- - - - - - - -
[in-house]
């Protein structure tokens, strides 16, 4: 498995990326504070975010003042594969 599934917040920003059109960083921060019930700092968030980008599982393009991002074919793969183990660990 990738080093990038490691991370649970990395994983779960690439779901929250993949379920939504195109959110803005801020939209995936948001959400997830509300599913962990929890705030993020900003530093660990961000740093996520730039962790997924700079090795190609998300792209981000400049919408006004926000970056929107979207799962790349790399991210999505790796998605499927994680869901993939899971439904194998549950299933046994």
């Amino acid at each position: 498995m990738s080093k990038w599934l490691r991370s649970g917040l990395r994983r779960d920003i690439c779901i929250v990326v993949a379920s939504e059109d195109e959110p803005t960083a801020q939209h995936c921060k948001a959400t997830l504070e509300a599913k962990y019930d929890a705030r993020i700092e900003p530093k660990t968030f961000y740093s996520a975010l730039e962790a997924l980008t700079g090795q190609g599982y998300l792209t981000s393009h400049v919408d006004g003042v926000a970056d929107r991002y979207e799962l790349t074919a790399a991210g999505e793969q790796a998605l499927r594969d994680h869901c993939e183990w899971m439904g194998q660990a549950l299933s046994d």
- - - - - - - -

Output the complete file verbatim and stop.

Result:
[in-house]
């Protein structure tokens, strides 16, 4: 498995990326504070975010003042594969 599934917040920003059109960083921060019930700092968030980008599982393009991002074919793969183990660990 990738080093990038490691991370649970990395994983779960690439779901929250993949379920939504195109959110803005801020939209995936948001959400997830509300599913962990929890705030993020900003530093660990961000740093996520730039962790997924700079090795190609998300792209981000400049919408006004926000970056929107979207799962790349790399991210999505790796998605499927994680869901993939899971439904194998549950299933046994």
């Amino acid at each position: 498995m990738s080093k990038w599934l490691r991370s649970g917040l990395r994983r779960d920003i690439c779901i929250v990326v993949a379920s939504e059109d195109e959110p803005t960083a801020q939209h995936c921060k948001a959400t997830l504070e509300a599913k962990y019930d929890a705030r993020i700092e900003p530093k660990t968030f961000y740093s996520a975010l730039e962790a997924l980008t700079g090795q190609g599982y998300l792209t981000s393009h400049v919408d006004g003042v926000a970056d929107r991002y979207e799962l790349t074919a790399a991210g999505e793969q790796a998605l499927r594969d994680h869901c993939e183990w899971m439904g194998q660990a549950l299933s046994d």